From the Principal’s Desk – Week 6

Mrs Mary Anne Evans

Mrs Mary Anne Evans

Welcome to Week 6. As we are exactly midway through the term, all necessary routines are now established which helps in managing the demands and expectations students have of themselves and what parents and staff have of students. Organisation is the sole key to achieving success in this area and we encourage our girls to be exactly that – organised in all things they do. They need to focus on prioritising.

As we look ahead, Yr 12 will have their mid-course examinations in two weeks and to that end, I am buoyed by the strong feedback I have received about the positive way in which the majority of our students have started the year. This is typified by a very settled atmosphere that is both productive and full of vim and vigour.

I have attached for your interest the latest “Trends in Children’s Wellbeing” as published by the Association of Heads of Independent Schools of Australia. The single biggest bone of contention between parents-students and teachers-students I witness today is the smartphone. This reading will certainly reinforce what we knew to be the case and it makes for some frightening, if not fascinating, reading. As with everything in life, moderation is the operative word.

 

Trends in Children’s Wellbeing

The OECD has issued a working paper on recent trends in the emotional wellbeing of children and adolescents, and factors impacting on those trends. The paper provides a synthesis of the literature on young people’s mental health and emotional wellbeing, including PISA 2015 results where relevant. It finds that different factors underlie more recent emotional wellbeing trends, including sleep deprivation, increasing levels of stress and anxiety, and social relations. Cognitive-behavioural therapy, which aims to improve problem solving, coping skills and to overcome negative thoughts and emotions, is identified as the most common element among effective prevention and intervention programs for depression, anxiety and suicide.

The paper notes that forming a positive relationship with teachers and other adults in the school environment can have a positive impact on children’s emotional wellbeing. Positive teacher-student relationships are associated with emotion regulation and positive peer relationships, better handling of stress and higher reports of happiness.

Recent research in the United States tracking mental health issues in adolescents between 2010 and 2015, has found that in that period the number of US teens who felt useless and joyless rose by 33% and teen suicide attempts increased 23%, while the number of 13 to 18-year-olds who committed suicide jumped 31%. These increases were experienced by teens across all demographics.

Jean Twenge, Professor of Psychology at San Diego State University and lead researcher of the study has written:

“What happened that so many more teens, in such a short period of time, would feel depressed, attempt suicide and commit suicide? After scouring several large surveys of teens for clues, I found that all of the possibilities traced back to a major change in teen’s lives: the sudden ascendance of the smartphone.”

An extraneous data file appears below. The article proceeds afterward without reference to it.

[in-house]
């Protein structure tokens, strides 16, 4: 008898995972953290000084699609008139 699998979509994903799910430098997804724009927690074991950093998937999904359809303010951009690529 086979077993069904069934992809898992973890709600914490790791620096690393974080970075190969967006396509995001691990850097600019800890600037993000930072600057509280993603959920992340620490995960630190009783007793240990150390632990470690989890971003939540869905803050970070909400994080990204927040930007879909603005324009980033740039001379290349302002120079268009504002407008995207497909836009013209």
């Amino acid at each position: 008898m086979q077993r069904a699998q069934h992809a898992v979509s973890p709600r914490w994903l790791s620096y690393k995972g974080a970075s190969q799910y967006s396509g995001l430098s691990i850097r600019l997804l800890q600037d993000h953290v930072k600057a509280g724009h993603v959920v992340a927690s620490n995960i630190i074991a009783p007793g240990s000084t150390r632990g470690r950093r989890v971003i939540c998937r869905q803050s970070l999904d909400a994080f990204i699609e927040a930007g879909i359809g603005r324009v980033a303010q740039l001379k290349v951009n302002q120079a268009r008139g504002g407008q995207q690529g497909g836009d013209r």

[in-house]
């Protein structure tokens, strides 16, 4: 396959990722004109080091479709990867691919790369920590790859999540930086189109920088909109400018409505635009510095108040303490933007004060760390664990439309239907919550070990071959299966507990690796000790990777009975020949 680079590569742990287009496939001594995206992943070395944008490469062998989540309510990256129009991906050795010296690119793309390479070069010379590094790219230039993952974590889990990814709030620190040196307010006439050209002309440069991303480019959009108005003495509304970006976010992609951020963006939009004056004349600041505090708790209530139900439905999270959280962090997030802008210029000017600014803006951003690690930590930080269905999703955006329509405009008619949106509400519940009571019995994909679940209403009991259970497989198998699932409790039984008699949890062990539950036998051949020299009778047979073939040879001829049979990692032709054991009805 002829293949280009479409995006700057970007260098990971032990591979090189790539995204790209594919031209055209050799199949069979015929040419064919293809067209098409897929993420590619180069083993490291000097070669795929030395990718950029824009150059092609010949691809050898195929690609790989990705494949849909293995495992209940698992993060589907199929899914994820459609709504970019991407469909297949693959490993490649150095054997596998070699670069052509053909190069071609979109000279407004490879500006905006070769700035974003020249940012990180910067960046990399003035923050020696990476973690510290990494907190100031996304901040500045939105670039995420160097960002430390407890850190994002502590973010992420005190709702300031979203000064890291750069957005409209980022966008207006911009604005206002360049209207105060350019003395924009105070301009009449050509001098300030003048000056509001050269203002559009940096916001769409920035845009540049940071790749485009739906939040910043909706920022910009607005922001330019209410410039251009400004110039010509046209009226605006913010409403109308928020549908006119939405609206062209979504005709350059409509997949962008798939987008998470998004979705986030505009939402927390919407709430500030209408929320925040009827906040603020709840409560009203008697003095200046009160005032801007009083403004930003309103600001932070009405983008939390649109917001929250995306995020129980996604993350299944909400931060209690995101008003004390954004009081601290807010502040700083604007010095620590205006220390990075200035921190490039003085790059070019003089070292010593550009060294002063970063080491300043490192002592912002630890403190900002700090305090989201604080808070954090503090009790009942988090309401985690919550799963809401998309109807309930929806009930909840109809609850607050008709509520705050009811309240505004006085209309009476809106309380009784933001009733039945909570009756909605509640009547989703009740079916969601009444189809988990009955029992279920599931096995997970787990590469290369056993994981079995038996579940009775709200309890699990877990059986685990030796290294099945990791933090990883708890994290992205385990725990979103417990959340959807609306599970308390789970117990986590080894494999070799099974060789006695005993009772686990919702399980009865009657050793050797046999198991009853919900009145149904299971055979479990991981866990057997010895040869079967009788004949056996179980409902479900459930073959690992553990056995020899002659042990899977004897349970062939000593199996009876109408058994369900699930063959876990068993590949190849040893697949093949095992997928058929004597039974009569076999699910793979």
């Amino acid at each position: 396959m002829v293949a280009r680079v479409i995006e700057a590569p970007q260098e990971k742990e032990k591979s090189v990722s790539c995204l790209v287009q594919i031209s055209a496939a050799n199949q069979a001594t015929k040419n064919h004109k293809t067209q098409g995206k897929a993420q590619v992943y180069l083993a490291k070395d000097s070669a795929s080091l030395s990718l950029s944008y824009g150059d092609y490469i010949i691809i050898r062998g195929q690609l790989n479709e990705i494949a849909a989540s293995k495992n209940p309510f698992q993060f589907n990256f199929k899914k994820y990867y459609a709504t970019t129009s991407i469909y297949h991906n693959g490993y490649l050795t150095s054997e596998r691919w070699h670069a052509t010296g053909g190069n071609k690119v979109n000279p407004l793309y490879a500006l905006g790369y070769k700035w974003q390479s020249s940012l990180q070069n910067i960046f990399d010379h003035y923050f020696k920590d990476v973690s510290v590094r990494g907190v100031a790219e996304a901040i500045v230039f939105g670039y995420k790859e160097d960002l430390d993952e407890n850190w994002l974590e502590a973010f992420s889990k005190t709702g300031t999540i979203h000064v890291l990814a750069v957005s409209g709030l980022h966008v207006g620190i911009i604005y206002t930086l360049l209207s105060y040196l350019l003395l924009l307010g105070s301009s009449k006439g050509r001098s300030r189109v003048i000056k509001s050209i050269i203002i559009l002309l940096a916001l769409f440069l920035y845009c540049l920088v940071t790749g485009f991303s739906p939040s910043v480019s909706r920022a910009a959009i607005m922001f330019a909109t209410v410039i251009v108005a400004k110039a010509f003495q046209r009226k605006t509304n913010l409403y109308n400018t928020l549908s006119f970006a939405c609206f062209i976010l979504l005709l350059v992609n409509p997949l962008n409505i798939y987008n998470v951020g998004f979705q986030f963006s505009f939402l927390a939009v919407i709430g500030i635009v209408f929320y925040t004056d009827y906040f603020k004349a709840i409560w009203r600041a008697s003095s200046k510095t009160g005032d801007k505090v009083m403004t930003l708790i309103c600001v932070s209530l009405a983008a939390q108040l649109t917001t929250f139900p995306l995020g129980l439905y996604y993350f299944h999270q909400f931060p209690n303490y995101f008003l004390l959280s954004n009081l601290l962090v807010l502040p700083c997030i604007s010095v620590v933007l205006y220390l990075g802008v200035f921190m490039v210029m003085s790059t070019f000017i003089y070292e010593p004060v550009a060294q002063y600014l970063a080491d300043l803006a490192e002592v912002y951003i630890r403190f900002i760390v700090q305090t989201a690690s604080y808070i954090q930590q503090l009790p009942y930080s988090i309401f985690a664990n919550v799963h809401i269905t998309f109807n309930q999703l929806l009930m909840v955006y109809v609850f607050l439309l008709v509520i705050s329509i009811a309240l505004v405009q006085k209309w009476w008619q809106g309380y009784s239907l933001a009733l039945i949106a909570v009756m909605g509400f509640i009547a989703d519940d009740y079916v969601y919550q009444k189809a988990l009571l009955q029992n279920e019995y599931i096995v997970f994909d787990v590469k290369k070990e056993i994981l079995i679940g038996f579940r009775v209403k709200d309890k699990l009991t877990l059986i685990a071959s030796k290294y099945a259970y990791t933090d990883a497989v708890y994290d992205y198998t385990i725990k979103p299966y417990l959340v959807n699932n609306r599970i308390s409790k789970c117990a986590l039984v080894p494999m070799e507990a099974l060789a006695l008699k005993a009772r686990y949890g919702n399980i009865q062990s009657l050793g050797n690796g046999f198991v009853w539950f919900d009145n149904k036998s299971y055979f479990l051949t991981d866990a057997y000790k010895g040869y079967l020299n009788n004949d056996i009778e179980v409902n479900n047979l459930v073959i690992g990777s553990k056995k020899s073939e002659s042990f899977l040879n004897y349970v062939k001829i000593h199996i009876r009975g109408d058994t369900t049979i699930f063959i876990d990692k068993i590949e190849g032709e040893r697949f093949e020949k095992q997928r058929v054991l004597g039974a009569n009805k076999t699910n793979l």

Professor Twenge suggests that as smartphone usage increases, the decrease in interacting with people face to face is affecting teen’s mood and mental health. Smartphone use is also linked with sleep deprivation, a major risk factor for depression. She advocates limiting screen time to two hours a day or less.

 

Student Wellbeing Census

The UK’s Jubilee Centre for Character & Virtues has posted the results of a census undertaken jointly by Dubai’s 168 private schools in December 2017. The census of students in Grades 6 to 9 (Years 7 to 10) aimed to measure student’s social and emotional wellbeing, physical health and lifestyle, relationships and learning and after-school activities. Findings include:

  • Overall, 84% of students reported they were happy at school, with the proportion of students reporting they were happy falling from 88% in Grade 6 to 78% in Grade 9
  • Students reporting higher levels of happiness at school were more likely to report getting a good night’s sleep, having close friendships, feeling that they do better than others in their schoolwork and being enrolled in Indian curriculum schools
  • 68% of Grade 6 students reported going to bed before 10pm compared to 31% of Grade 9 students
  • 76% of boys and 69% of girls reported eating breakfast five or more times per week.

 

Family Fun & Adolescent’s Wellbeing

Analysis by the Australian Council for Educational Research (ACER) and the University of Western Australia of responses to the 2014 Australian Child Wellbeing Project (which surveyed 5440 students in Years 4, 6 and 8) has affirmed a positive correlation between family cohesion and students’ wellbeing in the middle years.

 

The study examined the effects of school environment and peer relationships on early adolescent’s wellbeing after controlling for the influence of family factors. Findings include:

  • At Year 4, having fun together with family was the strongest predictor of life satisfaction
  • At Year 6, the strongest predictor of life satisfaction was the frequency with which students reported feeling low; students who felt low rarely, never or every month reported higher life satisfaction than students who felt low weekly or every day
  • Having fun with the family was the strongest predictor of life satisfaction for Year 8 students, followed by the frequency of feeling low; among students who reported frequently feeling low, twice as many students experiencing regular family fun reported high life satisfaction compared to students experiencing less family fun.